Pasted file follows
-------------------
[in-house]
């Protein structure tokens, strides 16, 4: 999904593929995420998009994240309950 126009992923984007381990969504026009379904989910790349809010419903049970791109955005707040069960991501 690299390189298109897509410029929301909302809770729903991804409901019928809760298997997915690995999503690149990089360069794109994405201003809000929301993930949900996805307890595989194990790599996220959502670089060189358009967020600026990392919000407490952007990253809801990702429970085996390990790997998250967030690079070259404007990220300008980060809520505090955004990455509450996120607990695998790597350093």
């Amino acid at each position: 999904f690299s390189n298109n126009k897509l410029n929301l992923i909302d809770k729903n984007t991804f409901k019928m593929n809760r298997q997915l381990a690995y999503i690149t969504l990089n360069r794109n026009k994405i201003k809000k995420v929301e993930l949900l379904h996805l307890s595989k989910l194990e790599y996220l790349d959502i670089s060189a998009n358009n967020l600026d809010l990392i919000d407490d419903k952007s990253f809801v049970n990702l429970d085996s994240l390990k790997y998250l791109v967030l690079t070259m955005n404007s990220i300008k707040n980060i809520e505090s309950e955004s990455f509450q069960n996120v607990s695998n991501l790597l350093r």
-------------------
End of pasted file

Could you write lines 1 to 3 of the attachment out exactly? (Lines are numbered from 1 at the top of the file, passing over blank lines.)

[in-house]
């Protein structure tokens, strides 16, 4: 999904593929995420998009994240309950 126009992923984007381990969504026009379904989910790349809010419903049970791109955005707040069960991501 690299390189298109897509410029929301909302809770729903991804409901019928809760298997997915690995999503690149990089360069794109994405201003809000929301993930949900996805307890595989194990790599996220959502670089060189358009967020600026990392919000407490952007990253809801990702429970085996390990790997998250967030690079070259404007990220300008980060809520505090955004990455509450996120607990695998790597350093």
């Amino acid at each position: 999904f690299s390189n298109n126009k897509l410029n929301l992923i909302d809770k729903n984007t991804f409901k019928m593929n809760r298997q997915l381990a690995y999503i690149t969504l990089n360069r794109n026009k994405i201003k809000k995420v929301e993930l949900l379904h996805l307890s595989k989910l194990e790599y996220l790349d959502i670089s060189a998009n358009n967020l600026d809010l990392i919000d407490d419903k952007s990253f809801v049970n990702l429970d085996s994240l390990k790997y998250l791109v967030l690079t070259m955005n404007s990220i300008k707040n980060i809520e505090s309950e955004s990455f509450q069960n996120v607990s695998n991501l790597l350093r």